Let S_{1} and S_{2} be two planes in K perpendicular to the x-axis, and let Δx = x_{2} – x_{1 }denote the signed distance between them, i.e. the difference between their respective x-coordinates. In K', let S_{1}' and S_{2}' be the corresponding planes perpendicular to the x'-axis, marked out at a given t in K.

Using a similar argument to that when λ was introduced, it can be easily seen that for the corresponding signed distance Δx' in K':

**(Lemma)** Δx' = μ · Δx, where μ > 0 is a constant.

**Notes:** (a) the value of μ can only depend on the choice of K and K', or rather only on v due to symmetry reasons, (b) in classical mechanics, μ = 1.

Since distances on planes perpendicular to the x-axis don't change, it follows immediately that (yet again, meaning "location" in the general sense):

**(Theorem)** If l is a straight line (segment) in K, and l' is the corresponding location in K' marked out at time t in K, then l' is a straight line (segment) too.

**(Proof)** It's due to the proportionality between each of Δx and Δx', Δy and Δy', Δz and Δz'.

But how is l __perceived__ in K'? There is no guarantee that at time t in K, all points of l have the very same corresponding t' values in K'. (In classical mechanics it is guaranteed that they all do, since λ = 1.)

**(Theorem)** l is perceived in K' as a straight line (segment).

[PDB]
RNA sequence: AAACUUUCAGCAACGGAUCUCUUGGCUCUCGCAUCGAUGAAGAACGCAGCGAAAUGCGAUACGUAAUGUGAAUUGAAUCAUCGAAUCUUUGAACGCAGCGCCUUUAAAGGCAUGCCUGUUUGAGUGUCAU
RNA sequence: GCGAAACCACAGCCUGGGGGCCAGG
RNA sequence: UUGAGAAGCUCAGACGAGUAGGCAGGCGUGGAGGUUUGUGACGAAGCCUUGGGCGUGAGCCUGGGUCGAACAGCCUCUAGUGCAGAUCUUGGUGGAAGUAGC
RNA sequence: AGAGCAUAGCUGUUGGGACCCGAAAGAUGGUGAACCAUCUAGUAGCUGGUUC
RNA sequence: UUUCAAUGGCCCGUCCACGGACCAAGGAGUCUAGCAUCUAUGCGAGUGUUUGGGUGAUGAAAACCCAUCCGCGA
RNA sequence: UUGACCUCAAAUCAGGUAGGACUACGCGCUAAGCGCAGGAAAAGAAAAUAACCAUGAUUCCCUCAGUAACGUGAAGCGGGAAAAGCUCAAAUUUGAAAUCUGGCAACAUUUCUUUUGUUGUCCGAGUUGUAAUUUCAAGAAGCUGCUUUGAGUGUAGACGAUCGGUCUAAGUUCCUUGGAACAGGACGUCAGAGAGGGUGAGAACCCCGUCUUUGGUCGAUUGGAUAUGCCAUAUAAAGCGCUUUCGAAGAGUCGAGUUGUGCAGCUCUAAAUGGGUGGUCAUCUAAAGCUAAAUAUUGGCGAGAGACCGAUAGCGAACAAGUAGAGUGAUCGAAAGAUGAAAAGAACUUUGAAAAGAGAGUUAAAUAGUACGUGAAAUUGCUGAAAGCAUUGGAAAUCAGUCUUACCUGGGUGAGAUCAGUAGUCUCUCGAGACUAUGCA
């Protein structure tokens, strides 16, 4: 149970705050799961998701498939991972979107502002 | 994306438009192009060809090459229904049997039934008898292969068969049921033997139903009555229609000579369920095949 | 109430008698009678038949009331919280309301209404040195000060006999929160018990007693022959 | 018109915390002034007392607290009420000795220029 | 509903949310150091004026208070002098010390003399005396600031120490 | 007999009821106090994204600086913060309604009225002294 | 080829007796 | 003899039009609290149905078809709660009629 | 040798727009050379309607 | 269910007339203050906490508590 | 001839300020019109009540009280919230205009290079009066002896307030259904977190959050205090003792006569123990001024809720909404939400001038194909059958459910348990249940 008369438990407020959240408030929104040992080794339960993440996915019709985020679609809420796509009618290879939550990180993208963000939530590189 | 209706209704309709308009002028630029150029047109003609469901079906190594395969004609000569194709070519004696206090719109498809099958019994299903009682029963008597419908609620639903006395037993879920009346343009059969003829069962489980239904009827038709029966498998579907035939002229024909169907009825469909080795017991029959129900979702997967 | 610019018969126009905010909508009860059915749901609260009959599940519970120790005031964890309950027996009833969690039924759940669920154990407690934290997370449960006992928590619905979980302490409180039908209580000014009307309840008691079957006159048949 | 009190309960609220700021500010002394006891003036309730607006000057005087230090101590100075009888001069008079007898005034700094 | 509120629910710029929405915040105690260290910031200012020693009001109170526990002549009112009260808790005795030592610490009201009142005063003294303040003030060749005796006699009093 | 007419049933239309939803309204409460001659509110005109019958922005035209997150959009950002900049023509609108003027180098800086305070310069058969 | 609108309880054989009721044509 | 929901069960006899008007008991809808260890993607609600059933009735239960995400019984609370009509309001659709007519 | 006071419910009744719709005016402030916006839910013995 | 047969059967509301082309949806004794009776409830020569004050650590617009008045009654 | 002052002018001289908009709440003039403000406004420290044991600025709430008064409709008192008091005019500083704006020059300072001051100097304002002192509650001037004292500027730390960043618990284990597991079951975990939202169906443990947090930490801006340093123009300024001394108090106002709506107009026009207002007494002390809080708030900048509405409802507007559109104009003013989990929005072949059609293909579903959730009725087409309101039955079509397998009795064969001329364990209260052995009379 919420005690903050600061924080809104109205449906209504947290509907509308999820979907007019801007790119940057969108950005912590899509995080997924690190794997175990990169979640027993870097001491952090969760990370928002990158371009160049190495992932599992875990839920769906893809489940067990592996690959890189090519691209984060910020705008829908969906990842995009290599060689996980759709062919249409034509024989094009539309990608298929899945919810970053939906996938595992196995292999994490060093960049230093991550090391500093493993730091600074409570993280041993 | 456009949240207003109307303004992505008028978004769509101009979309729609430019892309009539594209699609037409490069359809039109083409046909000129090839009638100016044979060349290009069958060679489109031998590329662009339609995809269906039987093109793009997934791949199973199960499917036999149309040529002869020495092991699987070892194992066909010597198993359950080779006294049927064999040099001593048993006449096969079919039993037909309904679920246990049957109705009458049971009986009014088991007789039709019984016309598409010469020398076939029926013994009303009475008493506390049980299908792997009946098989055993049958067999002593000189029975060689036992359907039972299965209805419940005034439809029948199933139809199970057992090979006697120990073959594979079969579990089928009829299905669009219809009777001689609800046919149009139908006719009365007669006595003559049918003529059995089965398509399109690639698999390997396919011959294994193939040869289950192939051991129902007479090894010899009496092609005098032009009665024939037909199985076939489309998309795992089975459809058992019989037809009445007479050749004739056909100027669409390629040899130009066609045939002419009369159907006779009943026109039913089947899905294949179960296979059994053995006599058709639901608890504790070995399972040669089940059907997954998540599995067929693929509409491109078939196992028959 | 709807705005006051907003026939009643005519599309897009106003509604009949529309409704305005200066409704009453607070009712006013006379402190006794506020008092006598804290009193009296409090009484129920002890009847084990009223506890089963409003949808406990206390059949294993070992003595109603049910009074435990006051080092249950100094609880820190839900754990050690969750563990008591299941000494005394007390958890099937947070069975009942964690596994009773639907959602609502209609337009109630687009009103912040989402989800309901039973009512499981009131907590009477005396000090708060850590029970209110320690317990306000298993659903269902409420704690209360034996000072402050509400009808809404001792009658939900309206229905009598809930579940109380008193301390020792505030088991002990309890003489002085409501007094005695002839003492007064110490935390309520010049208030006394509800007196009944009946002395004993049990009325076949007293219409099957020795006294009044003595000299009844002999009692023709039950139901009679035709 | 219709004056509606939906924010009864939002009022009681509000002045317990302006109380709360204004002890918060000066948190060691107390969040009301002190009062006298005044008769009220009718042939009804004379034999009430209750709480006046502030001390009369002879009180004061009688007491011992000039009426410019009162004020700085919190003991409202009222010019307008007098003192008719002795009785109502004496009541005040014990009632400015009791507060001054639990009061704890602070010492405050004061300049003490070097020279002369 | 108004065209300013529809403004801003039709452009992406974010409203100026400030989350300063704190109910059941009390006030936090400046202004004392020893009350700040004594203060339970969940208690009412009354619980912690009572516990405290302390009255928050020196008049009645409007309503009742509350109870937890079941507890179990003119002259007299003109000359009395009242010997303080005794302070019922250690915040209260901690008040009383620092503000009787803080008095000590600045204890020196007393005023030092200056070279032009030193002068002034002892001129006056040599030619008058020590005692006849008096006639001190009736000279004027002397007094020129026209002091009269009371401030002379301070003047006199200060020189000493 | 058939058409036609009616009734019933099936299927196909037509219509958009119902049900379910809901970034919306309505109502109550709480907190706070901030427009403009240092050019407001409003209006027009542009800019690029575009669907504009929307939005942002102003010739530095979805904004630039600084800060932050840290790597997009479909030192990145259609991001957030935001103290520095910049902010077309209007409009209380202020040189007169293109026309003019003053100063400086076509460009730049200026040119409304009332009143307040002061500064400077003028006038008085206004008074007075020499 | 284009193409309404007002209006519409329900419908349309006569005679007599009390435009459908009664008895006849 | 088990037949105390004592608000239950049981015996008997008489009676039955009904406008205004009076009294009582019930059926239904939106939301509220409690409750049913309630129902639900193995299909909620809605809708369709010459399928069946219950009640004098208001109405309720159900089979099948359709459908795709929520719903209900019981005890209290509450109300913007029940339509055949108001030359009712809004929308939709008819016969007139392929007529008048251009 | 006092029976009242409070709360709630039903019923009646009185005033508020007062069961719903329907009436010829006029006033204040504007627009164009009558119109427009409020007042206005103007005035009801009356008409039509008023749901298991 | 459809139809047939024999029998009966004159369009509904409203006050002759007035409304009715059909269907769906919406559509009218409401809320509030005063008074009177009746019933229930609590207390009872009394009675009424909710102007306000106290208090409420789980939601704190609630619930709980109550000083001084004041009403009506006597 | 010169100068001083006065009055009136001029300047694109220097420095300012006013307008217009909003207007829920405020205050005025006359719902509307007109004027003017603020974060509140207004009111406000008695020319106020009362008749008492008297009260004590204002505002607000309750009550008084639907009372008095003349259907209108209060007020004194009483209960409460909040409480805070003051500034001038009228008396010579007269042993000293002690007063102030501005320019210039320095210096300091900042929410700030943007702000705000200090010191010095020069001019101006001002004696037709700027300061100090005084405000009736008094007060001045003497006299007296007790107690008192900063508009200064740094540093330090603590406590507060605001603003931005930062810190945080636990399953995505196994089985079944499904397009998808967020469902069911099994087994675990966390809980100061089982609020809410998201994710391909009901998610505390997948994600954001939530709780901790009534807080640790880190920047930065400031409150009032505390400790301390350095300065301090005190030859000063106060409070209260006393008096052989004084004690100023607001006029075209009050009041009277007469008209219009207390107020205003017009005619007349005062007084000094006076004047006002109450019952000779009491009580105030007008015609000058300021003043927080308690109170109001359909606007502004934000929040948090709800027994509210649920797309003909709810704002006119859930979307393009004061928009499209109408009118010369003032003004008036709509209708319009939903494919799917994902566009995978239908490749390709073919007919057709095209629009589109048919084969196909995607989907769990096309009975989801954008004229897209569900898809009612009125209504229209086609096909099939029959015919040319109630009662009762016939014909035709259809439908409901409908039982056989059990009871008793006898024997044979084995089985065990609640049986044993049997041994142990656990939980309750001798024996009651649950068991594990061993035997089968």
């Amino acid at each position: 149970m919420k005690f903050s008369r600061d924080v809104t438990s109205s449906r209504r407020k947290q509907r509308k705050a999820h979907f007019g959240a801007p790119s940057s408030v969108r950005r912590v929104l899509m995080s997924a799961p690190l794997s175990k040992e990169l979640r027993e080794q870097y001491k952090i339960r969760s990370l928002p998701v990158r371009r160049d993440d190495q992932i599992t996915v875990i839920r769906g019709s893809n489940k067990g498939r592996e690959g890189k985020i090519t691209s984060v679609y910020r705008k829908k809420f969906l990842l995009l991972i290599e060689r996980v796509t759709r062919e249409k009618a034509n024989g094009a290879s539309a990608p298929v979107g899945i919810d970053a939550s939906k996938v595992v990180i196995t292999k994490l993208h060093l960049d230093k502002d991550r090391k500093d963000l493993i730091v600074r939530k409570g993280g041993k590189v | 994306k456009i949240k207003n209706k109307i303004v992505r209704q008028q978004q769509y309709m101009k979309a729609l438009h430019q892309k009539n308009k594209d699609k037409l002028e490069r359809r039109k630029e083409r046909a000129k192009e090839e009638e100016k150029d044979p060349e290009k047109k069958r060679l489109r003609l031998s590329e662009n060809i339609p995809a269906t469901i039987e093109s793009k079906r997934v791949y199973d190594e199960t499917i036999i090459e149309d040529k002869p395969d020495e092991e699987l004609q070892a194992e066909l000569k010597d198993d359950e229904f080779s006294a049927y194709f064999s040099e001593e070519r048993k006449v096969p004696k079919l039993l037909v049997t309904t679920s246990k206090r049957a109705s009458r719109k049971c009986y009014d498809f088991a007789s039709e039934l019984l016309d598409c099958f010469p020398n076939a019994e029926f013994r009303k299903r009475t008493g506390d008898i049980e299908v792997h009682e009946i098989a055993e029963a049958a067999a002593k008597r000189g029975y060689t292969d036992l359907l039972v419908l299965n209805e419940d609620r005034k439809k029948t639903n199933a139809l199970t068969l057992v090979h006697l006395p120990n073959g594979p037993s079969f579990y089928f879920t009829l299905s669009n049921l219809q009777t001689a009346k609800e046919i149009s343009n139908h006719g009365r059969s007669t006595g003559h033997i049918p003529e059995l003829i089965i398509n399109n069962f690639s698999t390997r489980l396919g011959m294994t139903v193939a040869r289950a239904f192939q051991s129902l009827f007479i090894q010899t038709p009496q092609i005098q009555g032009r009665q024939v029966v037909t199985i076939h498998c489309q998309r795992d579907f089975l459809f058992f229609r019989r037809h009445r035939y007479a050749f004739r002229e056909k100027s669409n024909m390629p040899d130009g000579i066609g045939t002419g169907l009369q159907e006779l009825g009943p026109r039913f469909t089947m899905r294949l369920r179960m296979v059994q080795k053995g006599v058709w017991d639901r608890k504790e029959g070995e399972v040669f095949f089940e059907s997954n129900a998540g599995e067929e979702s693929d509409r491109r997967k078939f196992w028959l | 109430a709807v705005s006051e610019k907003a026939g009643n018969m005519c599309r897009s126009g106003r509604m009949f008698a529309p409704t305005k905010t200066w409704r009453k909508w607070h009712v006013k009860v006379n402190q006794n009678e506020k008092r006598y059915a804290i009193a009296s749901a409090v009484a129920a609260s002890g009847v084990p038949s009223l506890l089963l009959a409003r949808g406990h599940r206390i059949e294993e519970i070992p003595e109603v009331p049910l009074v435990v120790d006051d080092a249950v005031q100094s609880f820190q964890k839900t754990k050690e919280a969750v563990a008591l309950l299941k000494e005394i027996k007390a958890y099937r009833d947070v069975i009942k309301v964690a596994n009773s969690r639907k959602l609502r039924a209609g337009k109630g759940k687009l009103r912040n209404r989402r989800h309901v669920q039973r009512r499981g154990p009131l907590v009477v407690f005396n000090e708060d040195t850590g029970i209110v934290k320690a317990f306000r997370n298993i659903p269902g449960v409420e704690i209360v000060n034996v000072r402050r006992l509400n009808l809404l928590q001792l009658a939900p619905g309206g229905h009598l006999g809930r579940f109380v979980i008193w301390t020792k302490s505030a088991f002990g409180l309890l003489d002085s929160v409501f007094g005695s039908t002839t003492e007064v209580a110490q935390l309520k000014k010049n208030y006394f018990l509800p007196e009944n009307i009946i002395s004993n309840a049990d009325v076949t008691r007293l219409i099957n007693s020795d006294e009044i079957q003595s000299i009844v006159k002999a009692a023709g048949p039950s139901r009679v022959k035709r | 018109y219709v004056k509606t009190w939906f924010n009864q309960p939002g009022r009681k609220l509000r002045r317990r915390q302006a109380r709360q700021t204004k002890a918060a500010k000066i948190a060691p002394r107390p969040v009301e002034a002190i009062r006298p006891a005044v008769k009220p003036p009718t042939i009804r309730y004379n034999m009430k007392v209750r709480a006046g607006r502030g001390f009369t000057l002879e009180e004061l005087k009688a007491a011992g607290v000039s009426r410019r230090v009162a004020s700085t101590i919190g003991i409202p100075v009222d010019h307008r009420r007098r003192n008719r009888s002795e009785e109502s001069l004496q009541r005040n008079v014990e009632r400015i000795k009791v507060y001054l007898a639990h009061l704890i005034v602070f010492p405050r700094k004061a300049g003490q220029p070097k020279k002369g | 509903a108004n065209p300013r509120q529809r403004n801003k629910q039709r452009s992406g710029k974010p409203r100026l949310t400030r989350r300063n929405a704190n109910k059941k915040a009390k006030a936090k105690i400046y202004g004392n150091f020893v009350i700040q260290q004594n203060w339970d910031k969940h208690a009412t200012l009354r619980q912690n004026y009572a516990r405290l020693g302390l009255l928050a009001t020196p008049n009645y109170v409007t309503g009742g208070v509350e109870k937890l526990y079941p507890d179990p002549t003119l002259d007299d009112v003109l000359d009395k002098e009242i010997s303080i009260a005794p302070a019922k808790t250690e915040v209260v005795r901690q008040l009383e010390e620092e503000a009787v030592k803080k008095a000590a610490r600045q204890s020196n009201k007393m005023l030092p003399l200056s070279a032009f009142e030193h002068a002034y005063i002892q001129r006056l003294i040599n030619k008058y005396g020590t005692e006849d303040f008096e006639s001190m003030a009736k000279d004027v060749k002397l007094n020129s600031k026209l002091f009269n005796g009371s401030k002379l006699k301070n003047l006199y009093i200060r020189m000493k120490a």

**(Proof)** Let P be a fixed point on l in K, and P' the corresponding point in K' at a given time t', marked out at an appropriate t in K. Now, let Q be an another point on l in K, with Δx = x_{Q} – x_{P} being the difference between the x-coordinates of Q and P. It was shown earlier that for the corresponding time value t'_{Q} in K', read off at t in K, the deviation from t' is proportional to Δx, i.e. t'_{Q} – t' ~ Δx. This also entails t'_{Q} – t' ~ Δx', as Δx = (1 / μ) · Δx'. Thus, to find out where Q was (or will be) in K' at t', we have to shift it away from l', along **v**' by the (signed) amount of -(t' – t'_{Q}) · v'. Since this amount is proportional to Δx', shifting all points on l' accordingly will result in a straight line (segment) in K'.

**Note:** it will result in a "proportional" straight line (segment) in K', meaning that e.g. middle points in K are perceived as middle points in K' too.

Making use of v' = v, the following relationship can be derived:

**(Theorem)** μ = λ.

**(Proof)** An observer in K, located on S_{2} sees that Δt = Δx / v time elapsed between meeting S_{2}' and S_{1}'. In addition, the observer also sees a corresponding time Δt' = λ · Δt elapsed in K'. This means that in K', S_{2} travelled Δt' = λ · Δx / v time from S_{2}' to S_{1}'. And since S_{2} is moving at v relative to K', the distance between S_{1}' and S_{2}' is Δx' = v · Δt' = λ · Δx.

Consequently, if there was a rod r' in K', parallel to the x'-axis and reaching from S_{1}' to S_{2}', its length would be Δx' in K' but an observer in K would see it Δx.

**(Corollary)** In K, the perceived length of r' is 1 / λ times its rest length in K'.

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